Are you familiar with Our Lady of Sorrows?
If not, I think everyone should be – especially mothers!
Our Lady of Sorrows is a devotion to the seven sorrows of Jesus’ mom, Mary. During her life, she experienced seven instances of intense sorrow: the prophesy of Simeon, the escape and flight into Egypt, the loss of the child Jesus in the temple, the meeting of Mary and Jesus during His Passion (on the way to Calvary), the Crucifixion, Jesus being removed from the Cross, and Jesus being buried in the tomb. For a comprehensive guide to this devotion, check out this online booklet by Companions of the Cross.
In continuing my post from Monday, I find it appropriate to draw attention to Jesus’ mother. Being Christ’s mother must not have been easy – not in the slightest!
Sure, she had the honor of bearing the Savior of mankind into the world. But, what she signed up for was more than just the sunshine and roses that come with knowing your son will save everyone.
Instead, she had to fear for her son’s life from. the. day. He. was. born. She knew people were plotting against Him, and she knew she and Joseph would have to do everything in their power to protect God’s Son, and ensure that He fulfilled His holy mission on earth.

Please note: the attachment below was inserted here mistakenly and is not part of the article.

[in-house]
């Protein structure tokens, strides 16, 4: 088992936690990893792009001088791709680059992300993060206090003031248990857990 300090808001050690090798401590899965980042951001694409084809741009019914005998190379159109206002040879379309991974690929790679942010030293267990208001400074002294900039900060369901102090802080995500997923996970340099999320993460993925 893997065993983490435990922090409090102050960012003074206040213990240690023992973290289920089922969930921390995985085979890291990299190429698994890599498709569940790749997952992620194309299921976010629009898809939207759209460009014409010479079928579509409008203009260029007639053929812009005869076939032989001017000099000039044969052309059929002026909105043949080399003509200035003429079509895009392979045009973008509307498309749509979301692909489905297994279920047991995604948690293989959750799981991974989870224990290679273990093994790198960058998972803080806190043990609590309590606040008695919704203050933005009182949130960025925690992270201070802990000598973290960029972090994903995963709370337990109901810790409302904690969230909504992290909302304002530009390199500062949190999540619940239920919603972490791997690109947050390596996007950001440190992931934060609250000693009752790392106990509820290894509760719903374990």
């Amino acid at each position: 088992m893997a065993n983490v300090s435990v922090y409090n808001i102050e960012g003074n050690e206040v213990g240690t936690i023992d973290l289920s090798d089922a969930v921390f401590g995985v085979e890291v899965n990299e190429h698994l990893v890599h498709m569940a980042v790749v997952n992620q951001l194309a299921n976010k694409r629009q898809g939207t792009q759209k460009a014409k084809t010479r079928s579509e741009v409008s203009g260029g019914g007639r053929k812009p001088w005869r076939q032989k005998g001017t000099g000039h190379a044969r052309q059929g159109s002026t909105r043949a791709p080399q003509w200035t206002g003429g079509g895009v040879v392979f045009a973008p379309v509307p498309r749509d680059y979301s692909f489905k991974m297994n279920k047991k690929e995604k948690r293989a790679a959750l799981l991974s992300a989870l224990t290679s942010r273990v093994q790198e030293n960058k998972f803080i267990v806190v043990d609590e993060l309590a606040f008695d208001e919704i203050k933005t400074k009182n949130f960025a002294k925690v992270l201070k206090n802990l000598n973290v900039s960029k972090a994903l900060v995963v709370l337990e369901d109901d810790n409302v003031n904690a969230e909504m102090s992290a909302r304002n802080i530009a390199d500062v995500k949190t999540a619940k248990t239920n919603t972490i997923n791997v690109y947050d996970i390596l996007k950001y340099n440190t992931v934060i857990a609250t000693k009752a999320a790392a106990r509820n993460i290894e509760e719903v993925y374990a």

And, what was that holy mission?
To be put to death, so He could rise again!
Logically, she knew all this – she would have known Scripture would be fulfilled with Jesus’ death and resurrection. And, yet, I am sure that didn’t make her pain or sorrow any less, as she watched events in Jesus’ life unfold.
All too often, people ask, “why?” in regard to experiencing grief and pain.
Mary knew God’s purpose and plan for the actions in her life which created so much grief.
But, knowing the “why” wouldn’t have eased her pain, as she watched her son beaten, whipped, ridiculed, nailed to the cross, and eventually succumb to the mortal ramifications of such actions – death.
Therefore, perhaps it is not for us to know “why,” when we grieve ourselves – because the “why” doesn’t ease the grief…
Instead, I have found profound strength by turning toward Our Lady of Sorrows when my grief is most intense. In humanity, only she has the truest capacity to understand, sympathize, and empathize with my own grief and sorrow.
I urge all of us to look toward Our Lady’s example – of faith, trust, perseverance, and love.
For, in the midst of her grief and sorrow, she continued to love.
And, in the midst of our grief and sorrow, she continues to love.